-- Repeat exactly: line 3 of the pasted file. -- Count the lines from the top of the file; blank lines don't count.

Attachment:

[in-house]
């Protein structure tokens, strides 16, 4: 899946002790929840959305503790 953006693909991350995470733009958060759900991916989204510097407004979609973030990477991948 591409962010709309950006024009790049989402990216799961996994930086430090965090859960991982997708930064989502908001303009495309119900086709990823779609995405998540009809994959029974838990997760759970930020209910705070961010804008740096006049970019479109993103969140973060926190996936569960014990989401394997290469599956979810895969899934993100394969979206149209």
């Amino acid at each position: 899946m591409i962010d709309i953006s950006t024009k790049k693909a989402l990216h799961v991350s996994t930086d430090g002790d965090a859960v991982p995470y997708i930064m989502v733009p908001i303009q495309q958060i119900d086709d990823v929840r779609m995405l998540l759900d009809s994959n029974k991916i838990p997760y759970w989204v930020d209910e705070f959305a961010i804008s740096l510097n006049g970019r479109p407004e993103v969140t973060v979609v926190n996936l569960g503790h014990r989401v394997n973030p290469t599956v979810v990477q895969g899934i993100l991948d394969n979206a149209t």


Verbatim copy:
């Amino acid at each position: 899946m591409i962010d709309i953006s950006t024009k790049k693909a989402l990216h799961v991350s996994t930086d430090g002790d965090a859960v991982p995470y997708i930064m989502v733009p908001i303009q495309q958060i119900d086709d990823v929840r779609m995405l998540l759900d009809s994959n029974k991916i838990p997760y759970w989204v930020d209910e705070f959305a961010i804008s740096l510097n006049g970019r479109p407004e993103v969140t973060v979609v926190n996936l569960g503790h014990r989401v394997n973030p290469t599956v979810v990477q895969g899934i993100l991948d394969n979206a149209t």